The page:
**Lesson Plan of Describe different types of Angles**

Students` Learning Outcomes

- Describe adjacent, complementary and supplementary angles.

Information for Teachers

- Students already know about angles.
- Adjacent Angles: two angles with common vertex, one common arm and uncommon interior are called Adjacent Angles.

- Angles x and y are adjacent because they share a ray [line in red] and a vertex [point in black called D]
- Complementary Angles: two angles whose sum of measures is 90
^{0}are called Complementary angles. - Complementary may or may not be adjacent.
- If the angles are not adjacent, still they can be called complementary angles, as given below are complementary angles because the sum of their measures is 90
^{0}.

- For example the following pairs of non-adjacent angles are also complementary as their sum is equal 90
^{0}degrees.

- Supplementary Angles: two adjacent or non-adjacent angles are Supplementary if their sum is equal to 180
^{0}degrees.

- Examples:
- 40
^{0}and 140^{0}are supplementary angles of each other. - 93
^{0}and 87^{0}are supplementary angles of each other. - The following pairs of non-adjacent angles are also supplementary angles as their sum is equal to 180
^{0}.

- Consult textbook at all the steps wherever required.

Material / Resources

Writing board, chalk / marker, duster, textbook

Introduction

- Ask the students to look for following words in English dictionary [this can be given as home work one day before]
- Adjacent, complementary and supplementary
- Inquire the meanings and then introduce one by one.

Development

Activity 1

- Activities for Adjacent Angles;
- Supplementary Angles:
- Ask students to draw a straight line in the notebooks. Take any point on the line and draw another line to form any angle. [Show figure]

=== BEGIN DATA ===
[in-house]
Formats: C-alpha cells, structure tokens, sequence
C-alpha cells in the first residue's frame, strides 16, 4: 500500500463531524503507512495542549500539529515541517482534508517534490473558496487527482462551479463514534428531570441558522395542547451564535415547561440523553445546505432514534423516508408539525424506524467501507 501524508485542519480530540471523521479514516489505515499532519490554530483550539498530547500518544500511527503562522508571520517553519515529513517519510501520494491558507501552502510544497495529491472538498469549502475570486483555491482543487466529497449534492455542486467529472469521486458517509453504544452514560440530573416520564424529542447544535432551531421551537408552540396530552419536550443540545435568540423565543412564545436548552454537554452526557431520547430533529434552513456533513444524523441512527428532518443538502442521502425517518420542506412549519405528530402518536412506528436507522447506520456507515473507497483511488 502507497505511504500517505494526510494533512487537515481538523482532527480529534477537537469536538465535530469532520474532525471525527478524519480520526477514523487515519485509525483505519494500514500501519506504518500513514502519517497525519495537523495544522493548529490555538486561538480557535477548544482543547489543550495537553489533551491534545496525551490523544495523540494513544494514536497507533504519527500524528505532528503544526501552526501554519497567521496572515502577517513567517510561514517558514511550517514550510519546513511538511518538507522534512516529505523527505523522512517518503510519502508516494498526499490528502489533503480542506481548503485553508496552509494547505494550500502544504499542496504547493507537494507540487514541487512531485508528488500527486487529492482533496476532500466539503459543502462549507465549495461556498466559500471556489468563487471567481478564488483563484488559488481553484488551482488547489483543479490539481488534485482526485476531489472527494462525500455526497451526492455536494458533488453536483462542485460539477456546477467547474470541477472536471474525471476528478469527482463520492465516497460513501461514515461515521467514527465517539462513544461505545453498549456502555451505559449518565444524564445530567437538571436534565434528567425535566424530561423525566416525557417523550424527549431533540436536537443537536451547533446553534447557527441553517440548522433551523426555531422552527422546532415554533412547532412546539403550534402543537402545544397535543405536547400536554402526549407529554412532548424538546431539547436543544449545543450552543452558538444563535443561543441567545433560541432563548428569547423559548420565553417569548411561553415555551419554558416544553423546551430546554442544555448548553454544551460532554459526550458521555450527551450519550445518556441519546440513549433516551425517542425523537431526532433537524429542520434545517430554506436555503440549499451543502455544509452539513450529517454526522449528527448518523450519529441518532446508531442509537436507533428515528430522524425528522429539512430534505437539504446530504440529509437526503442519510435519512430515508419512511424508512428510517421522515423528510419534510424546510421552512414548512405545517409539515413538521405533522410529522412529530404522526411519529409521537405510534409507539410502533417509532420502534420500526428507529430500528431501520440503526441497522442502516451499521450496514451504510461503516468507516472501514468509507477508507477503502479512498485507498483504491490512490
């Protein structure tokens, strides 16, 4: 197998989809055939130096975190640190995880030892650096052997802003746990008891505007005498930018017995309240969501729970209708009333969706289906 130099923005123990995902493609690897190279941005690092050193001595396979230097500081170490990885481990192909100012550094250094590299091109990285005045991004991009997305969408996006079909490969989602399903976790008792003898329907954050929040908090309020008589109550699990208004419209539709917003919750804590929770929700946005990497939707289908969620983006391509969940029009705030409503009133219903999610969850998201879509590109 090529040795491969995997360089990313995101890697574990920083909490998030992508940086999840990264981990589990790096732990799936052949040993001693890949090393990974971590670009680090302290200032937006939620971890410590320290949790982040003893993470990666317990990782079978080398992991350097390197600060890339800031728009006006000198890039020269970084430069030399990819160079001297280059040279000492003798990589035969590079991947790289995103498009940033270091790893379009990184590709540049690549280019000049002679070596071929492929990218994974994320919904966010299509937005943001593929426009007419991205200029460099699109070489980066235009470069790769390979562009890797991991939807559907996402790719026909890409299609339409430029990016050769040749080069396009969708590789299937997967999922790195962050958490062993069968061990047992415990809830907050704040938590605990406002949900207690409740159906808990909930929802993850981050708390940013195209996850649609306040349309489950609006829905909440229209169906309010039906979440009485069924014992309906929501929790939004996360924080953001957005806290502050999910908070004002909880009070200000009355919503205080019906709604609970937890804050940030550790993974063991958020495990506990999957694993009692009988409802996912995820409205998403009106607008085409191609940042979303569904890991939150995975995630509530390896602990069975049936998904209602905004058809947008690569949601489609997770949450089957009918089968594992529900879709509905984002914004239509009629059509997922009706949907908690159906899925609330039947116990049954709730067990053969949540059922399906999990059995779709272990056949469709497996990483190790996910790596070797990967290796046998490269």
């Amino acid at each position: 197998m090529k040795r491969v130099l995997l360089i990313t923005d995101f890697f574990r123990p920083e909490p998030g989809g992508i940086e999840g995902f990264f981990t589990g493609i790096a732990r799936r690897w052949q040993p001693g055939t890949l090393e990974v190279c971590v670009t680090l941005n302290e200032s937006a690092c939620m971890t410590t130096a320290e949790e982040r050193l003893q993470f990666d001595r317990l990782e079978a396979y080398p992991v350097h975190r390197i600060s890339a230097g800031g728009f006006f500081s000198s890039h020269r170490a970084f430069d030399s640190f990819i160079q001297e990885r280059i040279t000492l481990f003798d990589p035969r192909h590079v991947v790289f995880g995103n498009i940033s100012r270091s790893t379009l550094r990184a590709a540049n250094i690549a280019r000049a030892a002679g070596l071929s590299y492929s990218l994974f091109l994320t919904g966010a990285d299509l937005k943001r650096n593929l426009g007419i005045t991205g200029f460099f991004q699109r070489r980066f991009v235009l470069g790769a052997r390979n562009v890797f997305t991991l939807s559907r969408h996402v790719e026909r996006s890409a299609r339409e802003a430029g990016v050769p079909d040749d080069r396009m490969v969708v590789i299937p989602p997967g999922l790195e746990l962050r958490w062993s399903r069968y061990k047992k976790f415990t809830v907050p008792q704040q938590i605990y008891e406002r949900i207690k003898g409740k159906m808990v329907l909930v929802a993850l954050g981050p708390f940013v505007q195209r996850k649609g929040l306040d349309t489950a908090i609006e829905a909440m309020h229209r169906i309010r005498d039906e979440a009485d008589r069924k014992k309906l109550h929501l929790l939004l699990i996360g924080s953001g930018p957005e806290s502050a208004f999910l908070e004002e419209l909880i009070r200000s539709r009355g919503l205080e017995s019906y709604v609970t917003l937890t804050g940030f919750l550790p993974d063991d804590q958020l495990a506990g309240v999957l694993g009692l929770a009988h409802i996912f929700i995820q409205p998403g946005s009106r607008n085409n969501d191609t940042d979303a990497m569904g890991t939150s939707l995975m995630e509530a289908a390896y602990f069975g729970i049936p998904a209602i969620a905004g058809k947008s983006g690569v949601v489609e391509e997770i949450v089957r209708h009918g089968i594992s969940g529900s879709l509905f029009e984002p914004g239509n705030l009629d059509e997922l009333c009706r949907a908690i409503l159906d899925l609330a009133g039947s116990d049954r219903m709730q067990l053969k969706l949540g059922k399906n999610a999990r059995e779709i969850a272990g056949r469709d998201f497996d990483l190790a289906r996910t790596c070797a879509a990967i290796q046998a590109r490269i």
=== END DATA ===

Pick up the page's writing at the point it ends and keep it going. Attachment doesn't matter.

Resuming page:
- Ask them to measure the angles on both sides and add the degrees of both.
- Raise your hands if you get 180
^{0}as the sum [they all will raise as they finish measurements] - Tell them that these angles are called supplementary angles.
- Also introduce that supplementary angles are not necessary adjacent. Ask children to make / find some supplementary angles.

Activity 2

- Complementary Angles:
- Ask the students to first draw a right angle and then draw a line starting from its vertex cutting through the right angle making another angle.

- Ask them to measure both the angles and add the degrees and then introduce the term complementary angles.
- Divide the students in groups and ask them to think about the definitions discussed.
- Ask “can we consider following as examples of Supplementary angles, if yes then why?” There are Adjacent angles of a four-cornered room.
- Adjacent angles of a window; Time of 6:00 with the second hand pointed at 3,
- Two adjacent ends of a piece of papers.
- Ask “can we considered following as examples of Complementary angles, if yes then why.
- Adjacent angles of a four-cornered room
- Adjacent angles of a window
- Time of 6:00 with the second hand pointed at 3
- Two adjacent ends of a piece of paper
- Ask ‘can we consider following as examples of Complementary angles, if yes then why?
- Examples of Complementary angles:
- Time of 3:00 with the second hand pointed at 2.
- Wind up the lesson by inviting students one by one in front of class to repeat verbally.

Sum up / Conclusion

- Review new learning with the students.
- Ask them to define the following:
- Adjacent Angles: two angles with common vertex, one common arm and uncommon interior are called Adjacent Angles.
- Complementary Angles: two angles whose sum of measures is 90
^{0}are called Complementary Angles. - Supplementary Angles: two angles are supplementary if they add up to 180
^{0}degrees.

Assessment

- Feedback of students on related examples of activities will help to assess them.
- Draw different angles on the board as given in examples and ask them to identify pairs with respect to complementary, supplementary and adjacent.

Follow up

- Encourage students to look for angles in the corners of roofs and walls and other places and report back to class.